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New York State Salary Range Law Implementation

On December 21, 2022, Governor Hochul signed legislation establishing a statewide pay transparency law in New York, which will take effect on September 17, 2023 and require employers to list salary or hourly pay ranges for all advertised jobs and promotions.   The legislation is codified as part of New York’s Labor Law in Section 194-b. This follows New York City’s implementation of a pay transparency law on November 1, 2022. For more information relating to New York City’s pay transparency law, please see Kane Kessler’s legal alert on the subject at https://www.kanekessler.com/firm-publications/new-york-city-to-require-salary-ranges-in-job-postings/.

Pursuant to the statewide law, any employer with four (4) or more employees, as well as employment agencies (excluding temporary help firms), must include in any advertisement for a job, promotion, or transfer opportunity the minimum and maximum annual salary or hourly range of compensation that the employer believes in good faith to be accurate at the time of posting. Additionally, employers must provide the job description for each such job, promotion, or transfer opportunity, if such description exists. The law also prohibits employers from retaliating against applicants or employees for exercising their rights under this section. Finally, the law requires employers to keep and maintain records, including, but not limited to, the history of compensation ranges for each job, promotion, or transfer opportunity, and the job descriptions for such positions, if such descriptions exist.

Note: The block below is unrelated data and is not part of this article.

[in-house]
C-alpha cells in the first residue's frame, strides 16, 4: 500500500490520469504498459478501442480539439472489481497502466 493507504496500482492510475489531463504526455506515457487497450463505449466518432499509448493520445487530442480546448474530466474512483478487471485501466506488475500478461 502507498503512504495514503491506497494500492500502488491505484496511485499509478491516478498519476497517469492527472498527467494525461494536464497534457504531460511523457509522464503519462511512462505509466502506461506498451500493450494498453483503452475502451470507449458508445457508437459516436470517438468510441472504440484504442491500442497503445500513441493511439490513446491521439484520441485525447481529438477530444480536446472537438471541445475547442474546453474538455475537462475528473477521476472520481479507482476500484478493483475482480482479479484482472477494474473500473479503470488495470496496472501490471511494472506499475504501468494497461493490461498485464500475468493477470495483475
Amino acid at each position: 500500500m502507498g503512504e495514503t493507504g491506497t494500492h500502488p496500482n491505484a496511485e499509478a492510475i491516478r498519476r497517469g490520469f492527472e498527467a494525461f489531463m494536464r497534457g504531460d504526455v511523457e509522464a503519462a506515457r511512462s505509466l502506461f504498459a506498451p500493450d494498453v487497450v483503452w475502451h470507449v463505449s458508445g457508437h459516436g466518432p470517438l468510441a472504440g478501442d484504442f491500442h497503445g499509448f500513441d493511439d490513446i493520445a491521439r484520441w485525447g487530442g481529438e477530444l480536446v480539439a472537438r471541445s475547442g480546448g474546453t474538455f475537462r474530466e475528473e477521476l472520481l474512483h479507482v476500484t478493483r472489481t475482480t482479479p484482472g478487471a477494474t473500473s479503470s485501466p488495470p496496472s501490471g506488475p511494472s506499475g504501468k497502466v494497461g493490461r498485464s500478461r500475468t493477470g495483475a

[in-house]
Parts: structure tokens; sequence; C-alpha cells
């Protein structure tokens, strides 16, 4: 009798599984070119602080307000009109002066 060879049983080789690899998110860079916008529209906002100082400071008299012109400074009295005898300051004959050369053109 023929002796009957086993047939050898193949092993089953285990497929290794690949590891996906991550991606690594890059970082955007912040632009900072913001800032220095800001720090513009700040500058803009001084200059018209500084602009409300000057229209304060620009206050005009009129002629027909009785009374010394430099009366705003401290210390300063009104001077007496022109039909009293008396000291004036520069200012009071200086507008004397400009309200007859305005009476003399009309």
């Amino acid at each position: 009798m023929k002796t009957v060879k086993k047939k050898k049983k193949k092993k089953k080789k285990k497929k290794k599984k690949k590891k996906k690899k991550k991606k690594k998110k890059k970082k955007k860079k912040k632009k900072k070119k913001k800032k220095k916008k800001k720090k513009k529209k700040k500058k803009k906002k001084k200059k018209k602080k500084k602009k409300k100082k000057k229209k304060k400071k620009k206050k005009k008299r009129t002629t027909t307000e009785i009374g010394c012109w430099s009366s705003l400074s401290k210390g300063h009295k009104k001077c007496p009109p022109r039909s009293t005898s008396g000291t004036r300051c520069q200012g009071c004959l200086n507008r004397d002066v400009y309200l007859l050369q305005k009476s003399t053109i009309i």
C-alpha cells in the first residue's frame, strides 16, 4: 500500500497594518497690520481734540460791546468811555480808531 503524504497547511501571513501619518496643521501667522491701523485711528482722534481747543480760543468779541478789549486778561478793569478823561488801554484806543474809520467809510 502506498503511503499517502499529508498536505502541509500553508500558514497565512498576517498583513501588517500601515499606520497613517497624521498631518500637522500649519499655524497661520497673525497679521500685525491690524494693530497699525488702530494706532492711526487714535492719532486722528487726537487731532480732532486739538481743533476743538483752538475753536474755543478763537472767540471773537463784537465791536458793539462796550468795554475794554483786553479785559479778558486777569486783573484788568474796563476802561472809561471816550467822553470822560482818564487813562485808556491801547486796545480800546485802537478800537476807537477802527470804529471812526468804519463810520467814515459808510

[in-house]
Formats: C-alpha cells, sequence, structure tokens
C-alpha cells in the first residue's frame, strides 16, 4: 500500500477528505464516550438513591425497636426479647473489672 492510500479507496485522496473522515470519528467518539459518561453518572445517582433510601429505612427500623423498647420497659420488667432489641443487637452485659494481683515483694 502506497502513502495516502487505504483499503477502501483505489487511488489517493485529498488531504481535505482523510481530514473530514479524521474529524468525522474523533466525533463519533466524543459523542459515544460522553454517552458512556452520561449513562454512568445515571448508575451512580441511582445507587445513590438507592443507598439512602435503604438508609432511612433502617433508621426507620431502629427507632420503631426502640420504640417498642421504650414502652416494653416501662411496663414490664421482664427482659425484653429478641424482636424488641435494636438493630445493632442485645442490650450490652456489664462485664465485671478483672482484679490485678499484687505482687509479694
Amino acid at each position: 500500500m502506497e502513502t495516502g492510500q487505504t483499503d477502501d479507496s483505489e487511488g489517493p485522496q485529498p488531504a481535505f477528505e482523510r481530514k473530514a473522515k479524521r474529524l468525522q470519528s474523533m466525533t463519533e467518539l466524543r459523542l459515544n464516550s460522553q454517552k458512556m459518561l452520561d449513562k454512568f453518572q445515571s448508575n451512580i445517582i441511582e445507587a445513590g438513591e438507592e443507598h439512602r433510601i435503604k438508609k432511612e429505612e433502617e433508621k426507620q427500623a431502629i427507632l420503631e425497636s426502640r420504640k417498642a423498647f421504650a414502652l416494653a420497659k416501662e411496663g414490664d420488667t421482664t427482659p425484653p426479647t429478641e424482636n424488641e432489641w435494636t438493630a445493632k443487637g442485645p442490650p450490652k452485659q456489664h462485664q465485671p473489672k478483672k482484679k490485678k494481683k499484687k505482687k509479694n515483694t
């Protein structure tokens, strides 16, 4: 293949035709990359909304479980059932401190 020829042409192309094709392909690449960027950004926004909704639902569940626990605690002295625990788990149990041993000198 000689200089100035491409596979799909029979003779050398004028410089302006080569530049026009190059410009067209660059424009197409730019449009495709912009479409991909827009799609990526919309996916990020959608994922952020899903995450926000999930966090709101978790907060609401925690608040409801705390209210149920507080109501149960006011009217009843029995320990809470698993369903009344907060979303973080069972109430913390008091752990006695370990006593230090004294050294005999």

Failure to comply with the statute may subject employers to civil penalties of up to $1,000 for a first violation, $2,000 for a second violation, and $3,000 for a third or subsequent violation. The amount of the penalty will depend on the employer’s size, good faith, gravity of the violation, and whether the employer has violated the statute previously. While no private right of action exists under the statute, any aggrieved person can file a complaint with the New York State Department of Labor.

New York City’s wage transparency law went into effect on November 1, 2022 and other localities within the state have passed similar legislation. The New York State law does not supersede or preempt any local law, rules, or regulations but acts as a supplement to cover areas of the state with no such local law. While statewide requirements are mostly aligned with those in local New York jurisdictions, employers should be aware of the new obligations under the state law. The law directs the New York Department of Labor to conduct a public outreach campaign, so additional guidance is likely to be forthcoming.

Before the law takes effect, there are practical steps employers can take to proactively prepare to comply with the law: 1) conduct an equal pay audit and make adjustments where necessary; 2) assess policies for determining salaries and compensation; 3) review and revise current job postings to ensure each description accurately reflects the salary range and the work being performed; 4) develop a process to consistently publish the wage range for all postings; 5) review application and interview protocols (as a reminder, New York State’s Salary History Ban prohibits employers from asking about applicants’ current or prior earnings); and 6) conduct surveys of competitors’ postings to ascertain whether compensation being provided to similarly-classified employees is competitive.

The attorneys in Kane Kessler’s Labor & Employment Practice Group are available to help companies address compliance issues and navigate these wage transparency requirements. If you have any questions, please contact Kane Kessler’s Labor & Employment Practice Group, Jeffrey G. Douglas at 212 519-5183, or jdouglas@kanekessler.com, Valerie K. Ferrier at 212 519-5107, vferrier@kanekessler.com, or John L. Reklaitis at 212-519-5178, jreklaitis@kanekessler.com.

This memo is provided for informational purposes only. It is not intended as legal advice and readers should consult counsel to discuss how these matters relate to their individual circumstances.